News of a maritime expedition landing on the beaches of Golfe Juan was quick to reach the very wealthy city of Grasse. Some of the residents feared the return of pirates and fled to the mountains, having considerably suffered at their hands in the past. But as soon as they realized that it was the Emperor who was approaching, they relaxed; this pattern of behavior repeated all along his route.

Some storekeepers, either out of caution or opposition, chose to close their shops as the troops marched by. However, little by little, people came up to the Emperor to present a list of their grievances that he would listen to with interest and empathy. The royalist mayors did not want to meet with him and left their districts rather than stand in opposition to him, but overall, resistance was pretty weak. The mayor of Sisteron, loyal to the king, did urge his fellow-citizens to show their devotion to their country and to their king, but was faced with the virtual indifference of the people.

In Gap, the prefect had a proclamation printed to warn the local residents that “the man who had cost France and Europe so much blood and so many tears was coming to town”. But the inhabitants, aware of the peaceful conditions in which the Emperor was advancing, welcomed him with open arms, and the perfect thought it wise to skip town. Cambronne had indeed accomplished his mission beautifully, and Napoleon was able to enter and leave most cities and villages with people shouting, “Long live the Emperor!”

The Route through the Alps

A shrewd strategist, Napoleon knew he had little time to use the element of surprise to his advantage and foil any enemy army attempted attack. Therefore, he chose to follow the treacherous mountain roads. The long and dangerous path took him through St Vallier de Thiey, Seranon, Castellane, and Barrême. His men carried on their backs a kit that weighed almost 90 lbs and felt even heavier when it snowed and water accumulated on its cover. The expedition advanced with great difficulty and very little comfort. The one pair of regulation shoes these soldiers were issued were “generic” (no left foot, no right foot) and available in only three different sizes, so they used a straw to stuff any extra space in the extremities.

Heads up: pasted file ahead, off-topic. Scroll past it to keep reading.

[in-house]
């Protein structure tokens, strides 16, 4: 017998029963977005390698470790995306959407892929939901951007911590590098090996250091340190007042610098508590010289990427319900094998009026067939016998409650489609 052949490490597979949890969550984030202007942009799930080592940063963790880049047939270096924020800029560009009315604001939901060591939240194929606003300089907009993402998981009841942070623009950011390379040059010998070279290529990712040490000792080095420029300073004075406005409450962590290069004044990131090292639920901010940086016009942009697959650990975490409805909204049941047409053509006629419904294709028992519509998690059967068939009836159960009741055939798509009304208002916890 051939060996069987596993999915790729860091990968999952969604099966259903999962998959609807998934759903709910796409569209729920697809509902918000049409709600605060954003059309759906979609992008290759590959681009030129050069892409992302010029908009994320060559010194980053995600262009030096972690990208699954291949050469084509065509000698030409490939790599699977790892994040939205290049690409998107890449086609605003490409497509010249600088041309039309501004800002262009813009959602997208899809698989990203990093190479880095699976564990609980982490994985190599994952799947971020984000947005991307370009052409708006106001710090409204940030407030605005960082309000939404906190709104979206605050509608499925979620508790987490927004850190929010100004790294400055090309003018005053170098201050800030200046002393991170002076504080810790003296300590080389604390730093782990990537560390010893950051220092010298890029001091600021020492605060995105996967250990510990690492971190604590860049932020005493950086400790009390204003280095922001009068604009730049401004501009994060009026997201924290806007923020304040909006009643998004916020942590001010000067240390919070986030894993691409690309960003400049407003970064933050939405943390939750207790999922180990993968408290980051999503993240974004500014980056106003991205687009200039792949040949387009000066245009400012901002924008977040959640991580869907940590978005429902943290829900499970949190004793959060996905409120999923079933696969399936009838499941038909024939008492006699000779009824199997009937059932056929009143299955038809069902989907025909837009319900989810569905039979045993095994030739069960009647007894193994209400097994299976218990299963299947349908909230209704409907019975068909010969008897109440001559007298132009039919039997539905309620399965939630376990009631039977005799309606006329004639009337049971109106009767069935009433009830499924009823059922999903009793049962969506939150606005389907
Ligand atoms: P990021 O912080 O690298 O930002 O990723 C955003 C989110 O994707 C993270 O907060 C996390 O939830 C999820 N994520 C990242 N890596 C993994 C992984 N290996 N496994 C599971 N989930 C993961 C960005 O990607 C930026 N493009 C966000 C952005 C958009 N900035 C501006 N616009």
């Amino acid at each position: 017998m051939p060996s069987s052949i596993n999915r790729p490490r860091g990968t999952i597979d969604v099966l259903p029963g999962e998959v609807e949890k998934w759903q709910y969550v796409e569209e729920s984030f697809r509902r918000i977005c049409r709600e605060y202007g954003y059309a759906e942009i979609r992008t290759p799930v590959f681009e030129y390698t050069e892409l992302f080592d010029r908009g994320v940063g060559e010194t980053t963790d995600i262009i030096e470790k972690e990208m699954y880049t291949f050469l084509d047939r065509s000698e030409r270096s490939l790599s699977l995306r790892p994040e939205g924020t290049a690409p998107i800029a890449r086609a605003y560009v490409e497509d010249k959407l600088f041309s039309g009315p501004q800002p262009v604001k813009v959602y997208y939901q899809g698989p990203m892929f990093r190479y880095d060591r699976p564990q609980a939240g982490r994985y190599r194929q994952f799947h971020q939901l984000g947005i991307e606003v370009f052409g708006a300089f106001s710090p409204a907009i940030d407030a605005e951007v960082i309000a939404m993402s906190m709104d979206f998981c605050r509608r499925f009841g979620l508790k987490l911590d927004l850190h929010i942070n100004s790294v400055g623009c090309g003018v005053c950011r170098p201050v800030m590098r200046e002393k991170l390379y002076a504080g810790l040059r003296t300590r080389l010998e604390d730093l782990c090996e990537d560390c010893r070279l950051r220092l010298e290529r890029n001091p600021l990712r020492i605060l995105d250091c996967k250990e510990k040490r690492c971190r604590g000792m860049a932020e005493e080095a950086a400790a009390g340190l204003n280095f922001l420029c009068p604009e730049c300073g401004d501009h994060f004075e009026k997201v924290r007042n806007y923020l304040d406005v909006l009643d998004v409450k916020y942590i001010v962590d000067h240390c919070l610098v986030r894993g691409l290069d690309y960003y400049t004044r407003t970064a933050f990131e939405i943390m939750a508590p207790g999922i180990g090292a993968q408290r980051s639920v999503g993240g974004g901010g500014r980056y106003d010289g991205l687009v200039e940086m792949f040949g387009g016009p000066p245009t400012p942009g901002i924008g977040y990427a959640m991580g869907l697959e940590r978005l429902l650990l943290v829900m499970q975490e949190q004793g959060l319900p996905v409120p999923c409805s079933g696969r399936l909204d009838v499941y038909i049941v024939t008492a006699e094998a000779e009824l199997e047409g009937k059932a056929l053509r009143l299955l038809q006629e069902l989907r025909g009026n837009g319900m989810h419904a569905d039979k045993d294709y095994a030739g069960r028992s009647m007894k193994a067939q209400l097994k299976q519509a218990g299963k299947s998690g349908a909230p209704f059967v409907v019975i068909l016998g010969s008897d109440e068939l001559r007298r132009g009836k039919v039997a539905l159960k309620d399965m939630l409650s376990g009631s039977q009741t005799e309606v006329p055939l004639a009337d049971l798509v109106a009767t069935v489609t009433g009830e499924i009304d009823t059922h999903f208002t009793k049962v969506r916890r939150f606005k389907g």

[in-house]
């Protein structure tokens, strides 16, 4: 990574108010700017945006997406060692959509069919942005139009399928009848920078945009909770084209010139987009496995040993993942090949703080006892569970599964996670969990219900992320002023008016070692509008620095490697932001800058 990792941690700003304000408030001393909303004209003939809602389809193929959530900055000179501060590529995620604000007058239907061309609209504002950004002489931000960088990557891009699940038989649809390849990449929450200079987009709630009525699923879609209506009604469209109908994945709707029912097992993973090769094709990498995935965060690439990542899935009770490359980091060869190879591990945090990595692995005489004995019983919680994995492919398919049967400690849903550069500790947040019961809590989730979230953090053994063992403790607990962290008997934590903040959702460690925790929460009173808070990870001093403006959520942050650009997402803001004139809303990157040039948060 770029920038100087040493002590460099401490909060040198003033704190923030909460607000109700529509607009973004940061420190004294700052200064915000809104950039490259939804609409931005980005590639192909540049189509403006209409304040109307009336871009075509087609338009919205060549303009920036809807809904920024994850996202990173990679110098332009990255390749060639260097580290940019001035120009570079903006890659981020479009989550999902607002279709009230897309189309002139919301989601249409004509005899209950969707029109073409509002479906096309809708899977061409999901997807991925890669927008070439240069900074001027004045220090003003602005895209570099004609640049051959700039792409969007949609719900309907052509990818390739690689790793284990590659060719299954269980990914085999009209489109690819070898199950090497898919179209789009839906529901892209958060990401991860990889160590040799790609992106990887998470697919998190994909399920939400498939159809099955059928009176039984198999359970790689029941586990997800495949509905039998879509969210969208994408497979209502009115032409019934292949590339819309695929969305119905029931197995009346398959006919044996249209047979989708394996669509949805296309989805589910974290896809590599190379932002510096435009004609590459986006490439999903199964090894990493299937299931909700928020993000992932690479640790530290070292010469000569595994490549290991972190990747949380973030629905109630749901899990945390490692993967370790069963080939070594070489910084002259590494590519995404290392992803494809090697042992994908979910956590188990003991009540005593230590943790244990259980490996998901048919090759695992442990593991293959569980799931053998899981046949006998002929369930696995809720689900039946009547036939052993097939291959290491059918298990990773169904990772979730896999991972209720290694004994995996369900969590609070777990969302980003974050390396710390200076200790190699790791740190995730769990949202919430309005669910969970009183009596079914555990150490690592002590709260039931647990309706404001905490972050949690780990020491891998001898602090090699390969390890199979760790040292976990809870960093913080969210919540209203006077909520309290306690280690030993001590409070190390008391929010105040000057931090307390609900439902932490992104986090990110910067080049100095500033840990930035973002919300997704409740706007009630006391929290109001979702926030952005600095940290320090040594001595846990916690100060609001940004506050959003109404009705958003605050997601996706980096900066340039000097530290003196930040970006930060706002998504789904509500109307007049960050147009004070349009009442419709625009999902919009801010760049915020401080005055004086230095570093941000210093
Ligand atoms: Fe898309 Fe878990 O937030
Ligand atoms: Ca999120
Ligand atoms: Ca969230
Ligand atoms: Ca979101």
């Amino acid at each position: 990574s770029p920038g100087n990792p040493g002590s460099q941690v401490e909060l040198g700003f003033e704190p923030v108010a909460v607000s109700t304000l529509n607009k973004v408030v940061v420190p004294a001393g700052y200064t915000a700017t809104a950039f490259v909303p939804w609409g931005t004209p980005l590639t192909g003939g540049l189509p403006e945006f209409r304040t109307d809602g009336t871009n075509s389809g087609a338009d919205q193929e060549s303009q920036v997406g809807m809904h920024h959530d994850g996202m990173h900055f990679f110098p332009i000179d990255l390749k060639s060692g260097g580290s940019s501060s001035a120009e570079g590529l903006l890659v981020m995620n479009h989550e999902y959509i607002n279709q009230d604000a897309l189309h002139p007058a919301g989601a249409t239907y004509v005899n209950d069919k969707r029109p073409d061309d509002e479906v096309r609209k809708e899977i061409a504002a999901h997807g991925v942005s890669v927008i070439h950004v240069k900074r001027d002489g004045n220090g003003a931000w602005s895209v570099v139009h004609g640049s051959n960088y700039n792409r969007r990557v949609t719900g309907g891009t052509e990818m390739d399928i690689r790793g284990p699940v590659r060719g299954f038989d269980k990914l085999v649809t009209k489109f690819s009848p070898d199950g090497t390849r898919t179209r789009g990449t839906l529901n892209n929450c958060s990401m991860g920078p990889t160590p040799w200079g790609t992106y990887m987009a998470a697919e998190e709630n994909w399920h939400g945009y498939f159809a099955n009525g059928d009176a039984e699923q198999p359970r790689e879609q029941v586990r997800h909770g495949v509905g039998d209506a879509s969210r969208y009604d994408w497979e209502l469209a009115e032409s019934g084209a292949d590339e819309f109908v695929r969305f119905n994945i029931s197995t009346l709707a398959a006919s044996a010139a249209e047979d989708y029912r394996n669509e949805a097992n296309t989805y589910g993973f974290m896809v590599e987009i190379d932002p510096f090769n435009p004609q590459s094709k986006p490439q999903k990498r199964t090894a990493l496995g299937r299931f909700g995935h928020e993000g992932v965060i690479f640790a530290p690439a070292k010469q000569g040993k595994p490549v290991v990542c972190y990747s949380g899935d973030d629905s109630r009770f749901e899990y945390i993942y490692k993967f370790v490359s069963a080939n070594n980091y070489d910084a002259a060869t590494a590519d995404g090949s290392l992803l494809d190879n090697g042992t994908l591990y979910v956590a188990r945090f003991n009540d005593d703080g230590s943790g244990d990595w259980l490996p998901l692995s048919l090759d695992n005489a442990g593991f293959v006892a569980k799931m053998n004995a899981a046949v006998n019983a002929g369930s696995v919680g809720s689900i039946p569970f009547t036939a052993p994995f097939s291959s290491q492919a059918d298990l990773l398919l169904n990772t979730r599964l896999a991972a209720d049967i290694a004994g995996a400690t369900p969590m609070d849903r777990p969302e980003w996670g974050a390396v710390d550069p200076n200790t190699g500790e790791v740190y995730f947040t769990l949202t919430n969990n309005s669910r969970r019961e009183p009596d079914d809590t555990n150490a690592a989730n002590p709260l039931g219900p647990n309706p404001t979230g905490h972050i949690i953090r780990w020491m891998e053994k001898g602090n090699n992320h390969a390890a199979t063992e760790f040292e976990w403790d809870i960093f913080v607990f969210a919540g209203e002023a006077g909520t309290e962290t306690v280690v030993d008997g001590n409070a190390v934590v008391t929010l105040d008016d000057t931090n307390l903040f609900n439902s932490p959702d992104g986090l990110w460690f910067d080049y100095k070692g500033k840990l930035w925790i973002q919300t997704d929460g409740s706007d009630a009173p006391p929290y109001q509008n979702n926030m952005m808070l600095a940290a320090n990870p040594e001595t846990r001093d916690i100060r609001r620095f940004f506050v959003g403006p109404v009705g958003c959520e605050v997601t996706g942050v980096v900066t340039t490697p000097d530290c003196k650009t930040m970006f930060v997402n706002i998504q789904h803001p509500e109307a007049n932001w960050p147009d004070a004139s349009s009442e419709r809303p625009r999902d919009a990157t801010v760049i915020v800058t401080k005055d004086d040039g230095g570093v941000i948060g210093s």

The ascent was so difficult and dangerous that at the Escragnoles pass a mule carrying some of the gold fell into a ravine. Legend has it that a few years later, a farmer, who had suddenly become very wealthy, opened a country inn, and no one knew where that money had come from. The men were exhausted, yet the Emperor only granted them a few short stops to sleep a bit, which also allowed those who had fallen behind to catch up with the group. In some places, the conditions were so awful that soldiers were reminded of the terrible Russian campaign.

An Invitation to Travel

The audacious gamble was not yet won. Napoleon and his “grognards” (or “grumblers”) covered almost 200 miles on foot in one week. He gave this name to his loyal soldiers in Poland, in 1807, because they were constantly complaining about the cold and their empty stomachs. There wasn’t more than a dozen miles left to reach their destination, Grenoble. When Cambronne informed the Emperor that the king’s army was waiting for him on the outskirts of Laffrey, a small village nearby, and that all his attempts at negotiation had failed. It was a serious situation.

Napoleon ordered his “grognards” to slip their weapons under their arms as a sign of their unwillingness to fight, and moved forward alone, announcing, “Soldiers, if there is one among you who wants to kill his Emperor, he may do so. Here I come!”. Anxiety set in after a moment of heightened emotion, but that was short-lived. All of a sudden, the men shouted in unison, “Long live the Emperor!” It was then no longer 1,000 but 2,000 men who continued on their way to Grenoble. Napoleon made a triumphant entrance to the cheering of the population there.

It’s a shame that urbanization has somewhat blurred the trails, but the road taken less than two centuries ago, with its treacherous paths, its torrents, and its wooden bridges, is no less interesting today. The journey offers hiking enthusiasts the promise of lovely walks, and for those less athletic who would rather travel the Napoleon Route by car, it offers lovely panoramas. Either way, the story behind the Napoleon Route is so beautiful, it is definitely worth the detour.